Each of the three major credit reporting agencies, Experian, TransUnion and Equifax, maintain well over 200 million credit files on individual consumers.

One of the ways they make money is by selling your credit report. But, Federal law strictly limits access to your credit reports.

The Fair Credit Reporting Act (”FCRA”), which is over 40 years old, defines under what conditions the credit reporting agencies may disclose your credit reports.

These conditions are legally referred to as “Permissible Purposes.”

If a Permissible Purpose does not exist it would not be legal for a credit-reporting agency to disclose your credit report.

But, as you’ll see it’s not that hard for a legitimate purpose to exist.

The Permissible Purposes Are:

If You Want A Copy Of Your Own Credit Report

Do you know what your credit score is?  It’s a good thing to know. Credit Sesame is a FREE service where you can stay up to date on your credit score and credit reports.

Beside it being FREE you can get a monthly email letting you know if your credit score or credit usage has changed.

This is commonly referred to as a consumer disclosure.

You have the right to request a copy of your credit report as often as you like, for whatever reason.

You may have to pay for it, but you always have a right to see it.

Court Order

If a court orders the credit reporting agencies to disclose a credit report then that’s a permissible reason under Federal law.

To Facilitate a Credit Related Transaction

When you apply for credit the credit reporting agencies can disclose a copy of your credit report to the lender.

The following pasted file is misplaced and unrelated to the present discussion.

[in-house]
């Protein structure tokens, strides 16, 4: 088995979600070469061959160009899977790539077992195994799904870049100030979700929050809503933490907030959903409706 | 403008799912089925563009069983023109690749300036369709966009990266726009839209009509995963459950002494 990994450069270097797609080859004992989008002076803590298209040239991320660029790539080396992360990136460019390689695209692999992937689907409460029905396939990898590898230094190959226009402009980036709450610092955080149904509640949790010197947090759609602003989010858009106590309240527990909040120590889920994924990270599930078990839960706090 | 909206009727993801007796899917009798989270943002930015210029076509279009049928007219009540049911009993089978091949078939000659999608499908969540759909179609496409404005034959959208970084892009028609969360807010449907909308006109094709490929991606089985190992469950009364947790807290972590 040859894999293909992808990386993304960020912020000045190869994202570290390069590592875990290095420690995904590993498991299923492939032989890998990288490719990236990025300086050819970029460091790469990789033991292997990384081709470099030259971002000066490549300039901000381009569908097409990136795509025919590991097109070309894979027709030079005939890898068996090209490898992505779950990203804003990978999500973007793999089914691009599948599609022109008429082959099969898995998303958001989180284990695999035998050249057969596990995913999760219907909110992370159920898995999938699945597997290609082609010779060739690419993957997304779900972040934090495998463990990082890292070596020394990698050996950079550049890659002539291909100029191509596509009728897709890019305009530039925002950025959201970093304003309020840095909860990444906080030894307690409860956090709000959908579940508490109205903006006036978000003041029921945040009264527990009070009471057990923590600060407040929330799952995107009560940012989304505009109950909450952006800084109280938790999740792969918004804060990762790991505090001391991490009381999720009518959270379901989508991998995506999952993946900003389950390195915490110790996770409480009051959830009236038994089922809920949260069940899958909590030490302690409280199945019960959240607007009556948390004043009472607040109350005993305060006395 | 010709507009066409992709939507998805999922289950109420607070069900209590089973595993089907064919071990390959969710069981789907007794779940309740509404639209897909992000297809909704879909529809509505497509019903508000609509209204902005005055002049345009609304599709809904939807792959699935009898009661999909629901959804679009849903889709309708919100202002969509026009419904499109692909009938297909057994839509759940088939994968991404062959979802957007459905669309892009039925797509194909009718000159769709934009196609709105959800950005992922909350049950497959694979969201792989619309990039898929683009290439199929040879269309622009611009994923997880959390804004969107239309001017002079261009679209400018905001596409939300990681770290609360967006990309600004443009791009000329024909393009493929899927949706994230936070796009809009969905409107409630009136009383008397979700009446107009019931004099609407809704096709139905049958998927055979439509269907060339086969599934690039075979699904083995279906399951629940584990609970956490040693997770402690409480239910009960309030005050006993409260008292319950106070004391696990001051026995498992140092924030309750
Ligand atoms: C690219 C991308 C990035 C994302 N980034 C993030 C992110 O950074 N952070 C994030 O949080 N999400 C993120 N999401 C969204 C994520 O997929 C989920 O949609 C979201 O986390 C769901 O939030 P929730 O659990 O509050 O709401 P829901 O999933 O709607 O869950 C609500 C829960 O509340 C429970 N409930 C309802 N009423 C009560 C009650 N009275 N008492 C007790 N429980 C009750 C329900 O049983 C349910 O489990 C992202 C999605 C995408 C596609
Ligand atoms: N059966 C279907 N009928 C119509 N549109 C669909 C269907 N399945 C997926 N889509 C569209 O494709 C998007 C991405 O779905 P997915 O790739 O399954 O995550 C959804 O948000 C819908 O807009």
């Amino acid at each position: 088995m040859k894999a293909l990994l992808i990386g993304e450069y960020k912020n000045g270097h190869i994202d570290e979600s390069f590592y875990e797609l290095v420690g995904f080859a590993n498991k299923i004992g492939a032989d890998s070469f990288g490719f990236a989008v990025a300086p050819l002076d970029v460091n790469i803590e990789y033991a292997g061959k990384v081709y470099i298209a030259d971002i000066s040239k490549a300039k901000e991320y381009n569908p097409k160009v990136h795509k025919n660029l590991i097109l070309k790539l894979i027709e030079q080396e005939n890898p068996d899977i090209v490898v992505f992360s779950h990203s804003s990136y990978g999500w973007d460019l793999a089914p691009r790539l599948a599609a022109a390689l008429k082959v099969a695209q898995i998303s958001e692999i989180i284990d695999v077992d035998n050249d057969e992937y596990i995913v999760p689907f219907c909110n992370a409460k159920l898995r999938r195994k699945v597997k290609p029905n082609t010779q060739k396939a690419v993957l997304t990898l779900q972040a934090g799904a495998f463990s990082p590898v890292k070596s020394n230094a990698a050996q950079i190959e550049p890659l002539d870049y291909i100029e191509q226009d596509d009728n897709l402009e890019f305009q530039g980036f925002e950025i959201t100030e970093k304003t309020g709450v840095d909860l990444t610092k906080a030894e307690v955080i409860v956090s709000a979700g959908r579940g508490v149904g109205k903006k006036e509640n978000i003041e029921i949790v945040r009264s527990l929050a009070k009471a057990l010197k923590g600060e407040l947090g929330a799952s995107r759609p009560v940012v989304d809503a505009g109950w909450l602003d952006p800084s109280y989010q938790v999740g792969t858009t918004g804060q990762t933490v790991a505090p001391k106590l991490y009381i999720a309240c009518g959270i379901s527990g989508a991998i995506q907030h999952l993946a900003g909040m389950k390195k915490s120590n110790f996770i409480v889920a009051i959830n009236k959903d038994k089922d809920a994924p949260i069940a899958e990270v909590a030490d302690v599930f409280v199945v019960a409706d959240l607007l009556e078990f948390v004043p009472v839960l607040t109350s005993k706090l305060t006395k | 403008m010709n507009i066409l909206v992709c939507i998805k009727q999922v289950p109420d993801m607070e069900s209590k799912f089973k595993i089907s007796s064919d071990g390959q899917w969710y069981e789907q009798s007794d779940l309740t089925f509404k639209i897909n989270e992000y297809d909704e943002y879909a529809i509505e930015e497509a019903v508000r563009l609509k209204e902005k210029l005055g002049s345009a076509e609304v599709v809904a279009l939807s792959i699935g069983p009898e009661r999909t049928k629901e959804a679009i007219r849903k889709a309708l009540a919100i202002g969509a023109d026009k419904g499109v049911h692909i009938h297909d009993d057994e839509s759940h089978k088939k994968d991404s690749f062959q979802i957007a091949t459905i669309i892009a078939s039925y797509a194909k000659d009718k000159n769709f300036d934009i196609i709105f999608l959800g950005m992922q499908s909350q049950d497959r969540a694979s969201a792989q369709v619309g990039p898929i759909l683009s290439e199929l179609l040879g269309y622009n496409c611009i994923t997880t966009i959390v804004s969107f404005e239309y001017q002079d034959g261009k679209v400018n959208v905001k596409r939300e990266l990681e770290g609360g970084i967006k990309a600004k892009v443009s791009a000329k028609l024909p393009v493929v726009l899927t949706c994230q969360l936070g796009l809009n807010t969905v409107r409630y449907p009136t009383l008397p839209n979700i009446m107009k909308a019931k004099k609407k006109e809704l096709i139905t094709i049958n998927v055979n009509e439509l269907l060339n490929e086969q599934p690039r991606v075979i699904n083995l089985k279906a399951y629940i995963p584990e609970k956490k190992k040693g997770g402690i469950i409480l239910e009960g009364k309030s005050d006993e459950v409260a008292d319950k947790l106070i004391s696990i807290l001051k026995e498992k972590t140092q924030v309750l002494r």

And, no, your signature is not required. That’s a myth.

For Employment Screening Purposes

Unlike a credit transaction, your signature is required if your current or prospective employer wants to pull your credit report.

This particular permissible purpose is the root of the most common credit related myth, which is that employers have access to your credit scores.

That isn’t true. They have access to your credit reports. Big difference.

There are some states that restrict access to credit reports to only certain types of job functions but at a Federal level it’s still 100% legal for any employee.

For Insurance Underwriting Purposes

Insurance companies are allowed to pull your credit reports to determine if they want to do business with you and at what premiums.

There are some minor differences in the credit reports they get versus those that a lender would get, but not much.

To Determine Capacity to Make Child Support Payments

Your credit report can be used to determine how much you can afford to pay in child support.

To Assist With Debt Collection

Collection agencies are allowed to pull credit reports, without your permission, to help them collect debts.

They can use the credit reports to get your address and to determine your ability to pay them.

It’s hard to argue that you can’t pay a collection agency $500 when you have a credit card on your credit report with $10,000 of available credit.

For Account Management Purposes

Your existing creditors can pull your credit reports from time to time to determine if they want to continue doing business with you and under what terms.

For Prospecting Purposes

The credit reporting agencies can sell mailing lists to credit card issuers and other companies that will give you a “firm offer of credit or insurance.”

These lists are pre-qualified based on your credit report data.

The lender isn’t actually taking possession of your credit reports but they do know, generally speaking, what is and what isn’t on them.

For Licensing Purposes

Some states are required by law to consider your financial responsibility before issuing you a license or some other government benefit. This is not referring to a driver’s license.




Sunday Coupon Preview! Week Of 07/28/13 Check it out!!!

July 2013


We will see FIVE inserts this weekend!!!